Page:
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|The Fourth Bear|
|Review by Eliot Schrefer.|
The Fourth Bear By Jasper Fforde
Fforde's fantastical 'Fourth Bear' stirs a porridge of a 'nursery crime'
The Fourth Bear: A Nursery Crime By Jasper Fforde
Those who consume their mysteries with earnest seriousness are ill-advised to tackle The Fourth Bear, which kicks off with the death of Goldilocks, a cucumber explosion and an investigation of bears doping up on porridge. It's hard to derive the standard reading pleasures when a crime novel's prime suspect is the Gingerbread Man. Jasper Fforde's follow-up to The Big Over Easy continues to track the sleuthing of Jack Spratt (of "Spratt could eat no fat" and beanstalk notoriety), a nursery crimes investigator who, like all dependable literary detectives, is at odds with his colleagues and is thoroughly mucking up his personal life.
Not only is Spratt chasing down the most malevolent psychopath his town has known, but he also has been taken off the case for botching a previous investigation. It's a conventional detective novel set-up - which is good, because toying with convention supplies Fforde with his best material. This killer, after all, has a "licorice mouth curled into a cruel smile."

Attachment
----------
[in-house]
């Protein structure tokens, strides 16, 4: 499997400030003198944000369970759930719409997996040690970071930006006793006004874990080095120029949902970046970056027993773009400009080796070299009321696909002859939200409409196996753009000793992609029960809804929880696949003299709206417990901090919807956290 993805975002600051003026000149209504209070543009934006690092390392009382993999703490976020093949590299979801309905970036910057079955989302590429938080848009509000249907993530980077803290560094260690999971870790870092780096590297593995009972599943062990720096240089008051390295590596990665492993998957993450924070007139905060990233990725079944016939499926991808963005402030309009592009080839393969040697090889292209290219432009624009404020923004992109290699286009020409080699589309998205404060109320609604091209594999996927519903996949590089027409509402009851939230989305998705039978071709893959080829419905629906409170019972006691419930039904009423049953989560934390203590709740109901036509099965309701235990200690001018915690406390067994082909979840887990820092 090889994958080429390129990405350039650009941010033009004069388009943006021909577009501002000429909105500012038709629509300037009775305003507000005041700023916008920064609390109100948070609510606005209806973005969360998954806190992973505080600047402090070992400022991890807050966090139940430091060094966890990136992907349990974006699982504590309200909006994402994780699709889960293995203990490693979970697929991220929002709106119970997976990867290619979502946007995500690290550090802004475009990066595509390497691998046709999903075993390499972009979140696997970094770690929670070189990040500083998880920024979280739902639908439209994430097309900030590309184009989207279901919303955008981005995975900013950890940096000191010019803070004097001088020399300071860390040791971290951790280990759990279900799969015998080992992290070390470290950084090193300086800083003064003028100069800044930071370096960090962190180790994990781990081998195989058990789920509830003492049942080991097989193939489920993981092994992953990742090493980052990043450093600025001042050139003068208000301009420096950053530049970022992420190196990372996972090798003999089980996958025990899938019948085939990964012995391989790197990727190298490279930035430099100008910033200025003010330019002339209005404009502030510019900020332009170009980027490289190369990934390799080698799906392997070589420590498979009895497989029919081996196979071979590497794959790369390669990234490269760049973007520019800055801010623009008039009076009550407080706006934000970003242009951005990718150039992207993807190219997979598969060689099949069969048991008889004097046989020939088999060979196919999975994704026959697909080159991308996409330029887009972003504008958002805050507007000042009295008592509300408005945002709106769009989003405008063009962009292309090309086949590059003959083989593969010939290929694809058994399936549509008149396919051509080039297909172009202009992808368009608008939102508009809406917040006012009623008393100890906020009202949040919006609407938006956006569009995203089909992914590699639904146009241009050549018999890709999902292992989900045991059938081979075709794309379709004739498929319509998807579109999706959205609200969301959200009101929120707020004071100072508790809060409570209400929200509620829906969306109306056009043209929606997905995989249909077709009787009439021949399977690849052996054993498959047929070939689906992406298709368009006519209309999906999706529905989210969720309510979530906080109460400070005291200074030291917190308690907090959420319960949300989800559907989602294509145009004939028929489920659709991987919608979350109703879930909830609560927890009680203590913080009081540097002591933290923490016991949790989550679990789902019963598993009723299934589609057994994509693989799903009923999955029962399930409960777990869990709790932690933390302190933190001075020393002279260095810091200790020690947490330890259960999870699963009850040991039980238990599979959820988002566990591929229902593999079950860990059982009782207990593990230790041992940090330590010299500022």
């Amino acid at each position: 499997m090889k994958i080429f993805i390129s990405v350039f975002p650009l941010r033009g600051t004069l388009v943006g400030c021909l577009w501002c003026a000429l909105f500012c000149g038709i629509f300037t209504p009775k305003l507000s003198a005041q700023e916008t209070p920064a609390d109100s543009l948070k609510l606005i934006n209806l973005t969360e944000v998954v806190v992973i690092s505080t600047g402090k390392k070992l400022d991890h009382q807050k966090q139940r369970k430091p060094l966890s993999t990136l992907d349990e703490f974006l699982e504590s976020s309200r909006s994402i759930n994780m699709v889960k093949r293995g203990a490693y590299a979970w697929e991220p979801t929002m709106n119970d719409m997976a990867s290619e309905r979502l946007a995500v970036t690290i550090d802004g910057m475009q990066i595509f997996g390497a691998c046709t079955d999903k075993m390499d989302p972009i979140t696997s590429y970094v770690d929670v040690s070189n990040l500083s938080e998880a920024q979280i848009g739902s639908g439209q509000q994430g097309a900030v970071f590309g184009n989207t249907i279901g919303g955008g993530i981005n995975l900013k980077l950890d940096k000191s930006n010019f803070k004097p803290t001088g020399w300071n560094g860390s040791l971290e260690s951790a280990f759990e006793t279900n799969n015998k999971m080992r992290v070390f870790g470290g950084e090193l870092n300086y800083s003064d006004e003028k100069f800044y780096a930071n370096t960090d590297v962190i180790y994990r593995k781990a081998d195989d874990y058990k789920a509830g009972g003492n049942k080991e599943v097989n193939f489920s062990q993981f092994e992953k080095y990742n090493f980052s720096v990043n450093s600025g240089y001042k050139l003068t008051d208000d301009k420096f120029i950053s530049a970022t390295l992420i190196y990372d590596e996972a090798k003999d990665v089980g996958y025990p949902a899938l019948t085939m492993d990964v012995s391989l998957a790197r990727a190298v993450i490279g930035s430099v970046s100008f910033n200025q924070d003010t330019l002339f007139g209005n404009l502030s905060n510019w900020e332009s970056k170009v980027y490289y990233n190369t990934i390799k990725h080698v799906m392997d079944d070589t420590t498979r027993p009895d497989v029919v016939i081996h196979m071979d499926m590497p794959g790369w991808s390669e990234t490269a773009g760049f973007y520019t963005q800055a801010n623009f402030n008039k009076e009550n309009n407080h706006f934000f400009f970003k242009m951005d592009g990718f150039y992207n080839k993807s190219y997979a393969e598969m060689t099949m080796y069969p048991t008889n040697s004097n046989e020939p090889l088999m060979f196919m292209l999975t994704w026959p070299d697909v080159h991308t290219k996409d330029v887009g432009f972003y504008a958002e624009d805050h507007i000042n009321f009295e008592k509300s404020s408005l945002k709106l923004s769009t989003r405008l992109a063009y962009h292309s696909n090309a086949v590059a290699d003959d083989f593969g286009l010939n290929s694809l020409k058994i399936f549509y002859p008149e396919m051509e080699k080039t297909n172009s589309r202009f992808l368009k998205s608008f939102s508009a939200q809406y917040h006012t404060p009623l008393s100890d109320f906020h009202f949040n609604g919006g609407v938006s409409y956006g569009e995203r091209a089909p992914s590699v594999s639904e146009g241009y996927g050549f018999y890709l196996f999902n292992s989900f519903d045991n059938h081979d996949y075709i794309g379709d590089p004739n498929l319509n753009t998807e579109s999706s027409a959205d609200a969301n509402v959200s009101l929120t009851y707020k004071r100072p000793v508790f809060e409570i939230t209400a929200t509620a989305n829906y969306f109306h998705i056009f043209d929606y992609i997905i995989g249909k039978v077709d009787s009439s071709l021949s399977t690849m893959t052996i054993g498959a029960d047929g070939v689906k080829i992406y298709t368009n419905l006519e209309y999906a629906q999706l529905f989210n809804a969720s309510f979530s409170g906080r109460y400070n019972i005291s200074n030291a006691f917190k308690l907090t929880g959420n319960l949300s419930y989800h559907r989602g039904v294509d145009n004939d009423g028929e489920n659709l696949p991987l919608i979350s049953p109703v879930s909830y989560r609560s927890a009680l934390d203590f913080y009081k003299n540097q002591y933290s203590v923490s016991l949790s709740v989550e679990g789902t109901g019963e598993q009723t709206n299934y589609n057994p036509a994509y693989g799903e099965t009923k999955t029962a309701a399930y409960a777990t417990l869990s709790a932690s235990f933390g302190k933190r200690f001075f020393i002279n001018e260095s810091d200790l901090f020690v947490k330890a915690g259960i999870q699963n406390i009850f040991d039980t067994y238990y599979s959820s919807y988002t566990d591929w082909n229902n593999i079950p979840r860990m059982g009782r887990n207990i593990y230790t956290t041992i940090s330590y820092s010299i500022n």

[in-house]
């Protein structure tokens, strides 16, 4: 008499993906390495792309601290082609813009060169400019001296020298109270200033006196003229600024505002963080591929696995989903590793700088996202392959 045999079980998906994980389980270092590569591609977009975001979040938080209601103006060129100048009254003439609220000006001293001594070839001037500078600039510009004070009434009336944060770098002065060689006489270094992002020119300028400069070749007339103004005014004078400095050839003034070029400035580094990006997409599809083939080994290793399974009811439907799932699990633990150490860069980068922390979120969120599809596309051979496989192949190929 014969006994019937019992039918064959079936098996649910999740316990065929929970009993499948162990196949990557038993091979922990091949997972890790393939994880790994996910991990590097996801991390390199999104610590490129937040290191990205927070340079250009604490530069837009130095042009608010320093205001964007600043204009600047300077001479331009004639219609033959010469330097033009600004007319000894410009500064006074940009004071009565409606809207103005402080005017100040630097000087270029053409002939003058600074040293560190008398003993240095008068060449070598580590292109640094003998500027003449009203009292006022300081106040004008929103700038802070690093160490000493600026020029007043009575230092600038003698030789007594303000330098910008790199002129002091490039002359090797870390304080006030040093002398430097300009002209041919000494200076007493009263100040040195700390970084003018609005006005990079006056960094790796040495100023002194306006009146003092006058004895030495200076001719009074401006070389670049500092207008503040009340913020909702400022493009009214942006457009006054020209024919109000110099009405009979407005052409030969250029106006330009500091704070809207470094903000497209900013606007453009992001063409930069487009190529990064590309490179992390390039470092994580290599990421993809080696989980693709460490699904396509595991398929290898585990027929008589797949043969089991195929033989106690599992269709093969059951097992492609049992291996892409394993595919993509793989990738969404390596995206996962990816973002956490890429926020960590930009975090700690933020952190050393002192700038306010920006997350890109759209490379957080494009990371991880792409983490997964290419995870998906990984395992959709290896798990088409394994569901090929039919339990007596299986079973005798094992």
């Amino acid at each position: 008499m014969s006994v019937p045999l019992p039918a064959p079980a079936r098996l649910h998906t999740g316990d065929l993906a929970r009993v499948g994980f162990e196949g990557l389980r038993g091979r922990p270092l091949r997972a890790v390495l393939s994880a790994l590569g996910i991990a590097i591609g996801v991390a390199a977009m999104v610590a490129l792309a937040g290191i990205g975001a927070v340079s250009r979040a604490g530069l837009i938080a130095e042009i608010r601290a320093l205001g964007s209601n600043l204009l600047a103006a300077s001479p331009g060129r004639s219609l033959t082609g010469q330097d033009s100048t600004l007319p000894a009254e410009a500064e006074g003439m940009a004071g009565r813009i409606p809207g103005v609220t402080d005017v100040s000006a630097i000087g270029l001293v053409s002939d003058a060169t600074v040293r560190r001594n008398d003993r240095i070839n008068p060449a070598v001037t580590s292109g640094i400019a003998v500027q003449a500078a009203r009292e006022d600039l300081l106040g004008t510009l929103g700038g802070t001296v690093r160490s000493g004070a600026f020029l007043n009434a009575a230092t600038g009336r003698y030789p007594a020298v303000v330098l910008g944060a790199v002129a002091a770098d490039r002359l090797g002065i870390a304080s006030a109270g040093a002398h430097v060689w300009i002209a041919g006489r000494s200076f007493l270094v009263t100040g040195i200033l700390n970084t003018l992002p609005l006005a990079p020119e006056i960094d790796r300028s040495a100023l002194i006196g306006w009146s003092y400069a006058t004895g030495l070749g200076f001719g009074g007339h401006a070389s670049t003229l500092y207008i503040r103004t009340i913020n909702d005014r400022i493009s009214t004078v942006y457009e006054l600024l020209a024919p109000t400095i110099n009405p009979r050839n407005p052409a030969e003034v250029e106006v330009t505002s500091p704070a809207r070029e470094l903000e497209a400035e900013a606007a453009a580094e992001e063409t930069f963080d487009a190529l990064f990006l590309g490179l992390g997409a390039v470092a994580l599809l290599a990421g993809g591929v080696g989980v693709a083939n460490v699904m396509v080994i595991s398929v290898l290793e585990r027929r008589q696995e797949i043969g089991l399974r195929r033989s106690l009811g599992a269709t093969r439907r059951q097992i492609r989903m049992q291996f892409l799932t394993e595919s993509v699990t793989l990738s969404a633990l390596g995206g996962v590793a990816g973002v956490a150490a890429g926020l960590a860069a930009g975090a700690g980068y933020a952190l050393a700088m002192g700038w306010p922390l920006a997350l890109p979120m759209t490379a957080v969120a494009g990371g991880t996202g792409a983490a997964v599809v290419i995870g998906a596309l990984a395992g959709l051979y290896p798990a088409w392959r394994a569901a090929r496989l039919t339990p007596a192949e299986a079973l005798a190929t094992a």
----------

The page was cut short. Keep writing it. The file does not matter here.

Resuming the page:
Jack, assisted by Detective Sergeant Mary Mary, is a protagonist for our irony-laden times, always aware that he is within a novel. He dryly resolves to pursue the Gingerbread Man "against orders, catch him, cover ourselves with glory, and (make) the by-the-book officers look like idiots."
Fforde's fans will gleefully follow the inevitable fulfillment of this prophecy, a romp complete with madcap chases, flying chunks of diabolical gingerbread and, finally, an answer to the age-old question of how three bowls of porridge poured at the same time got to be different temperatures.
Humor depends on an element of surprise. By playing so fast and loose with fairy tales, Fforde (who also writes the Thursday Next series) licenses himself to turn his sentences in unexpected directions, which results in a compendium of giddy delights.
Though his characters' self-awareness may ultimately defeat the suspense of The Fourth Bear (it's tough to bite your nails during a scene that Jack himself considers "a plot device to keep me from getting to the truth"), the loss of the more standard forms of mystery magic is more than compensated for by Fforde's superb comedic skills.
What makes The Fourth Bear work is how steadfastly serious Fforde is about the screwball logic of his fairy-tale world.
He tackles bear racism; the politics of Porridge Pushing ("a restricted-quota foodstuff for bears, along with honey, marmalade and buns"); the domestic violence of Jack's new neighbors, Punch and Judy; and the secret sex lives of otherwise well-to-do space aliens.
The Fourth Bear is brilliantly, breathlessly odd.
By Eliot Schrefer. To see the USA Today website click HERE
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